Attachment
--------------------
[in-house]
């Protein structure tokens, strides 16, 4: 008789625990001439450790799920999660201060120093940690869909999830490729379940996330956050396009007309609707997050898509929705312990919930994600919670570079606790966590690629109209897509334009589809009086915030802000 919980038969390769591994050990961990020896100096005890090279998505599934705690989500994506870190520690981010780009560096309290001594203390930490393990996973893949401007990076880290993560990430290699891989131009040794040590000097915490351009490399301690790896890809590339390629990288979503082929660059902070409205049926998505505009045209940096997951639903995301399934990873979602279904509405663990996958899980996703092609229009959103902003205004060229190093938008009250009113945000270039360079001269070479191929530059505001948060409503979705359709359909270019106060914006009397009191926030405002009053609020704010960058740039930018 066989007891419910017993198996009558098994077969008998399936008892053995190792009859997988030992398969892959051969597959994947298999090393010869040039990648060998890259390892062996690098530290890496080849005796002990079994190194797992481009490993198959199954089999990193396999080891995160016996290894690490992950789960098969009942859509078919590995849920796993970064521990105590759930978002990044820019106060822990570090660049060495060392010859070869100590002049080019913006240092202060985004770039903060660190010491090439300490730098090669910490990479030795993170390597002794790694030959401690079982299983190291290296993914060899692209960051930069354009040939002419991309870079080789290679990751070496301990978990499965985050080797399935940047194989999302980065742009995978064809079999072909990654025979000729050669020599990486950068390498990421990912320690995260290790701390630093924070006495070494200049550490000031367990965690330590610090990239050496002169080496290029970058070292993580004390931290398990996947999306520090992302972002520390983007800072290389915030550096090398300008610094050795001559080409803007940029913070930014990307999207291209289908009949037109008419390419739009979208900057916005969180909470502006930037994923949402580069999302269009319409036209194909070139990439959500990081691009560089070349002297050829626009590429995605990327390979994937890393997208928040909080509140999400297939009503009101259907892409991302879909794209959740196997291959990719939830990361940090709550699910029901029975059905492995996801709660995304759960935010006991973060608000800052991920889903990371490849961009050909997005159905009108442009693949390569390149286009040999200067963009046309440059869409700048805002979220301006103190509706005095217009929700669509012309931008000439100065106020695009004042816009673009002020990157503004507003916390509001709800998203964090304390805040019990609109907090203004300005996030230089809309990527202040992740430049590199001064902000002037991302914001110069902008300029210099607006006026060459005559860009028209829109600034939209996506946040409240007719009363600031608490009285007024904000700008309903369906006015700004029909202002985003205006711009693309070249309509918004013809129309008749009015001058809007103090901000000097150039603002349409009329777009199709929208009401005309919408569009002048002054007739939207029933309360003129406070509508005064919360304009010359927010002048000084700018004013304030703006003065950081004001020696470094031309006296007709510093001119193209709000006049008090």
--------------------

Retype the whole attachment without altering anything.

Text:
[in-house]
């Protein structure tokens, strides 16, 4: 008789625990001439450790799920999660201060120093940690869909999830490729379940996330956050396009007309609707997050898509929705312990919930994600919670570079606790966590690629109209897509334009589809009086915030802000 919980038969390769591994050990961990020896100096005890090279998505599934705690989500994506870190520690981010780009560096309290001594203390930490393990996973893949401007990076880290993560990430290699891989131009040794040590000097915490351009490399301690790896890809590339390629990288979503082929660059902070409205049926998505505009045209940096997951639903995301399934990873979602279904509405663990996958899980996703092609229009959103902003205004060229190093938008009250009113945000270039360079001269070479191929530059505001948060409503979705359709359909270019106060914006009397009191926030405002009053609020704010960058740039930018 066989007891419910017993198996009558098994077969008998399936008892053995190792009859997988030992398969892959051969597959994947298999090393010869040039990648060998890259390892062996690098530290890496080849005796002990079994190194797992481009490993198959199954089999990193396999080891995160016996290894690490992950789960098969009942859509078919590995849920796993970064521990105590759930978002990044820019106060822990570090660049060495060392010859070869100590002049080019913006240092202060985004770039903060660190010491090439300490730098090669910490990479030795993170390597002794790694030959401690079982299983190291290296993914060899692209960051930069354009040939002419991309870079080789290679990751070496301990978990499965985050080797399935940047194989999302980065742009995978064809079999072909990654025979000729050669020599990486950068390498990421990912320690995260290790701390630093924070006495070494200049550490000031367990965690330590610090990239050496002169080496290029970058070292993580004390931290398990996947999306520090992302972002520390983007800072290389915030550096090398300008610094050795001559080409803007940029913070930014990307999207291209289908009949037109008419390419739009979208900057916005969180909470502006930037994923949402580069999302269009319409036209194909070139990439959500990081691009560089070349002297050829626009590429995605990327390979994937890393997208928040909080509140999400297939009503009101259907892409991302879909794209959740196997291959990719939830990361940090709550699910029901029975059905492995996801709660995304759960935010006991973060608000800052991920889903990371490849961009050909997005159905009108442009693949390569390149286009040999200067963009046309440059869409700048805002979220301006103190509706005095217009929700669509012309931008000439100065106020695009004042816009673009002020990157503004507003916390509001709800998203964090304390805040019990609109907090203004300005996030230089809309990527202040992740430049590199001064902000002037991302914001110069902008300029210099607006006026060459005559860009028209829109600034939209996506946040409240007719009363600031608490009285007024904000700008309903369906006015700004029909202002985003205006711009693309070249309509918004013809129309008749009015001058809007103090901000000097150039603002349409009329777009199709929208009401005309919408569009002048002054007739939207029933309360003129406070509508005064919360304009010359927010002048000084700018004013304030703006003065950081004001020696470094031309006296007709510093001119193209709000006049008090």